ADA pleading – more than boilerplate is required
Strickland v. Amer, 2019 WL 6134463, at *3 (M.D. Fla. Oct. 30, 2019), report and recommendation adopted, 2019 WL 6133741 (M.D. Fla. Nov. 19, 2019) is a routine default judgment case in which the Court rejected what were probably boilerplate pleadings as sufficient to support a default judgment. The pleadings indicated the building was a pre-ADA building that would be subject to the “readily achievable” standard for remediation. This, the Court found, required not just a general allegation that the required barrier removable was readily achievable, but specific facts showing it was so. Equally important, the Court found that a prayer for a general “fix it all” injunction was insufficient because that kind of injunction would not be enforceable. These problems can be fixed by amendment, but the business model of ADA serial filers requires that they not invest time or money in making specific allegations of any kind – to do so would require so much work they couldn’t make a profit on the quick, cheap settlements they seek.
No federal jurisdiction of Unruh Act claims
Rutherford v. La Jolla Riviera Apt. H. LLC, 2019 WL 6125255 (S.D. Cal. Nov. 19, 2019) is the latest in a long line of cases holding that claims filed in California state courts under the Unruh Act cannot be removed to federal court based on federal question jurisdiction. It is worth reading for the comprehensive discussion of the law, but the last few paragraphs, discussing the behavior of the attorneys, have a priceless lesson about the consequences of petty behavior.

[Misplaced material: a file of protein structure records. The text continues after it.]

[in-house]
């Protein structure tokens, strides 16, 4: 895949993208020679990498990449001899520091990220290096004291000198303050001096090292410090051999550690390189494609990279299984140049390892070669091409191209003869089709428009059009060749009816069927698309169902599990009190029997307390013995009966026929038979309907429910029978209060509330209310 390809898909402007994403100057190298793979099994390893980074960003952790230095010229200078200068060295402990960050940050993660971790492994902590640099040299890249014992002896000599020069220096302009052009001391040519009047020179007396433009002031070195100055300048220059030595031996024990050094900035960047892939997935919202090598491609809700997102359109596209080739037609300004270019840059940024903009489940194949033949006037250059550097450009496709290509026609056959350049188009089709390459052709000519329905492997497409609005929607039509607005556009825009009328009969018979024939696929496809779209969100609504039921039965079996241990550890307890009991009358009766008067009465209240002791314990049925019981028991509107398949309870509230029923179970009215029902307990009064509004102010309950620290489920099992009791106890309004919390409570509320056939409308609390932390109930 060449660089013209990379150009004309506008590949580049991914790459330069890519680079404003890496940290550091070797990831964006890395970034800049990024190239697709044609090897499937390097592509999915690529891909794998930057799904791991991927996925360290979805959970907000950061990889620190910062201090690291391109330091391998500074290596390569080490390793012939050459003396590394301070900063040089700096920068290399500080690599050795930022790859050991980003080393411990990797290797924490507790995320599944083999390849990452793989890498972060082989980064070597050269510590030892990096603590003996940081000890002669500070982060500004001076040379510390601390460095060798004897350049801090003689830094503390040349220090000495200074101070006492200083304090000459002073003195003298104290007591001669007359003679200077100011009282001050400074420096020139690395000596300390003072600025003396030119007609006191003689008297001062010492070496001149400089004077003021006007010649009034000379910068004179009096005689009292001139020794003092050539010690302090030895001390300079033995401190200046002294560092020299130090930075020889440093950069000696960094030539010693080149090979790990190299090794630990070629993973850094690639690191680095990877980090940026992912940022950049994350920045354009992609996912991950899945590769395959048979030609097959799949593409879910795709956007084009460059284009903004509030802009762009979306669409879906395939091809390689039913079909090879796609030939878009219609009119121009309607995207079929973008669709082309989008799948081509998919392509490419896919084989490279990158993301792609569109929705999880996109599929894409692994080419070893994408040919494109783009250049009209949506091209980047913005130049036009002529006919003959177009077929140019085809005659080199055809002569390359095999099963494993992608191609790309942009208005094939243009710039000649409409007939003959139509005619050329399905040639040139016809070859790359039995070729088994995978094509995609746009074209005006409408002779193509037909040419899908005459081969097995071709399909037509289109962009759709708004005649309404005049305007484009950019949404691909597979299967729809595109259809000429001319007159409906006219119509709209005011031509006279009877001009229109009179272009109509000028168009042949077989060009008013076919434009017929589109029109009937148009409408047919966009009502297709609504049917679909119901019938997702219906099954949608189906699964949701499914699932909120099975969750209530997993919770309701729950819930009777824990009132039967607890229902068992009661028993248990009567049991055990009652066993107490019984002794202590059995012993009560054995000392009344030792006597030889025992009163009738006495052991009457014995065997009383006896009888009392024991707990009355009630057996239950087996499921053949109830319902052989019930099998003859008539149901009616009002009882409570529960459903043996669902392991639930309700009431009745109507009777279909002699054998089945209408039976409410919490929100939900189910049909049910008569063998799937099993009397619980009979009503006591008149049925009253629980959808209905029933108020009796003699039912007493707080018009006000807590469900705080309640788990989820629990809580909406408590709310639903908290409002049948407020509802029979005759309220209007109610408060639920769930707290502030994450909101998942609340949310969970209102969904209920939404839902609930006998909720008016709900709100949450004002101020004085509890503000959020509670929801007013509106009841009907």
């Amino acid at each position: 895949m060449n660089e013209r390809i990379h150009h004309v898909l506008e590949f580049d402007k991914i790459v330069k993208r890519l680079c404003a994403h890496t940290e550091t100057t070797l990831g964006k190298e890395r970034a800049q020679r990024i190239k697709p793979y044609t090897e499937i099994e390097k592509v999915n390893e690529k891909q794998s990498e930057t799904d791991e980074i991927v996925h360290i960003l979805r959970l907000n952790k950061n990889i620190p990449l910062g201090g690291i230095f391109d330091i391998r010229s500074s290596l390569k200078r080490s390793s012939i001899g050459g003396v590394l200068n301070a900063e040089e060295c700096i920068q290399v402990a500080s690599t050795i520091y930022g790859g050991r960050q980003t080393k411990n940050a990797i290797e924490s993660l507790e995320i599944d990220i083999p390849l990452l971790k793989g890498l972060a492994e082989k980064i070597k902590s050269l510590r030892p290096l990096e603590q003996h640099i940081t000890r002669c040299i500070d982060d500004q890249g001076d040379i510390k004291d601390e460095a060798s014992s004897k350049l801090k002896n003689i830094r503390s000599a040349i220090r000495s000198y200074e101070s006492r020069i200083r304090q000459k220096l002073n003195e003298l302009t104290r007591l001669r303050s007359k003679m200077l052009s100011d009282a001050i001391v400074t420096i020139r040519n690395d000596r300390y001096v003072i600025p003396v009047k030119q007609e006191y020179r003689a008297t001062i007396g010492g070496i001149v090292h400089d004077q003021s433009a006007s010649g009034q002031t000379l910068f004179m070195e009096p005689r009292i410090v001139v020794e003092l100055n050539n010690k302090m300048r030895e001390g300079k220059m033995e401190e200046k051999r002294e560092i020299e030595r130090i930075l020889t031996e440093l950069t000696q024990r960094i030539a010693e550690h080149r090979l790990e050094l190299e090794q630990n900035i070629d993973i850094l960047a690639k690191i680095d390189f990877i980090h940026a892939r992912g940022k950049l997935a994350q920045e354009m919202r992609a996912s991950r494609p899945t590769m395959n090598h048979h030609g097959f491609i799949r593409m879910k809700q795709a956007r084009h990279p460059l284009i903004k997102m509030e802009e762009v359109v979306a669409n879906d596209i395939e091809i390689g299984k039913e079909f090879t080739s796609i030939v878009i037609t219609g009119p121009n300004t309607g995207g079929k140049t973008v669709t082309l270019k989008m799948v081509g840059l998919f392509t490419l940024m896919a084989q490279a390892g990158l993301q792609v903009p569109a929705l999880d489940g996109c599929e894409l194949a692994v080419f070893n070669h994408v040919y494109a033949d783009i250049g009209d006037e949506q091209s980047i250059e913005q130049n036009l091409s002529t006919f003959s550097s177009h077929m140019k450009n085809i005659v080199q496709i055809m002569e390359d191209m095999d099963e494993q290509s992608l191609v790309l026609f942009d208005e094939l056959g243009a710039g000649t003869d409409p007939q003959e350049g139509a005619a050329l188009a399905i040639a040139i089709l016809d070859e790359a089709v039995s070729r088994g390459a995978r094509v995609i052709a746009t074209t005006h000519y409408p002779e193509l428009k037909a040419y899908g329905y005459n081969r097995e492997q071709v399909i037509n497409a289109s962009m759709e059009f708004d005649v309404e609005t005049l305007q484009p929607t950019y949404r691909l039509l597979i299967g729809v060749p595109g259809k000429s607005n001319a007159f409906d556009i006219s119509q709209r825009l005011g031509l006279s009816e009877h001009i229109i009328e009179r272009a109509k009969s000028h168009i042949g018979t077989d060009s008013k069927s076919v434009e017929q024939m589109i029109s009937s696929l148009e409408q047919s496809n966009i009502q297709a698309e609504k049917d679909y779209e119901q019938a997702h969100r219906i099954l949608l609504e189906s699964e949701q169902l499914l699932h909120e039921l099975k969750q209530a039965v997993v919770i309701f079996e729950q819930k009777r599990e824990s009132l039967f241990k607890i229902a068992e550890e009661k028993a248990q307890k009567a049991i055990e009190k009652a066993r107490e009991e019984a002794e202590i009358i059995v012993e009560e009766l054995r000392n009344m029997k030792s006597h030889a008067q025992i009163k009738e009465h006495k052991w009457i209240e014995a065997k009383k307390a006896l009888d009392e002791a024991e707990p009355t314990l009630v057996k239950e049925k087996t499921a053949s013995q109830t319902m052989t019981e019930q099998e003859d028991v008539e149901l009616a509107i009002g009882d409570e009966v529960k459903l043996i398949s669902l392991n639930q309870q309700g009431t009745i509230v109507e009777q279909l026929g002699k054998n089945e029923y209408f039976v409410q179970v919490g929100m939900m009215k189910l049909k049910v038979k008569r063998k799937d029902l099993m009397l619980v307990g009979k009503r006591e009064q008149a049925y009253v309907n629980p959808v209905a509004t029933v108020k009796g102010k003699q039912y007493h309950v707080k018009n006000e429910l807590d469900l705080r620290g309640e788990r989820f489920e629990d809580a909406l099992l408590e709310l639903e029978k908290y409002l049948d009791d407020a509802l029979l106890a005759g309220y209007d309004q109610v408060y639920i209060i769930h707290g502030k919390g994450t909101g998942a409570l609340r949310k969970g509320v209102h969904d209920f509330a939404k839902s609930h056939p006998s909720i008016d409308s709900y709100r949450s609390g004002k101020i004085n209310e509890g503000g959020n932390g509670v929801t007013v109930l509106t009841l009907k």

FHA “remediation defendants” and tester standing
In Bowman v. Merrimac Real Est. Holdings, LLC, 2019 WL 6341647 (W.D. Okla. Nov. 27, 2019) the Court accepts the concept of a “remediation defendant” in an FHA case. Because the FHA design/build standards apply only to the original developer of a property effective relief may require an order that the original developer remediate while the current owner lets him. This sounds good in theory but is problematic in practice because, as I know from personal experience in several of these cases, the current owner is bound to suffer financial losses related to the remediation work if it is not bound to pay the direct costs. Those issues are typically resolved by agreement, sparing the courts from having to figure out how the FHA allows the court to impose costs on an innocent party.
Of perhaps greater interest is the Court’s discussion of Bowman’s standing to sue. As the song says, “You don’t need a weatherman to see which way the wind blows.” Bowman’s preliminary victory doesn’t appear likely to lead to any favorable result in the long term, an important factor considering that he and his counsel have a long history of filing FHA lawsuits seeking relief to which Bowman may not be entitled.
ADA Standing – has the worm turned?
The result in Johnson v. DTBA, LLC, 2019 WL 6311408 (N.D. Cal. Nov. 25, 2019) makes so much sense it should not be surprising. The Court looked at the distance from Johnson’s residence to a local bar (a two hour drive) and the lack of any allegation of a concrete plan to return to determine Johnson had not pleaded a sufficiently imminent future injury to have standing under Title III of the ADA. The Court used the four part test for standing often used in the 11th Circuit, but usually ignored or rejected in the 9th. Why is the result surprising? Although any fool can see that Johnson as a serial filer is scarcely likely to return to any business he visits, under Ninth Circuit precedent the obvious truth and the requirements of Iqbal and Twombly are frequently ignored in favor of letting serial plaintiffs continue to enrich themselves and their lawyers. We need more cases like this one.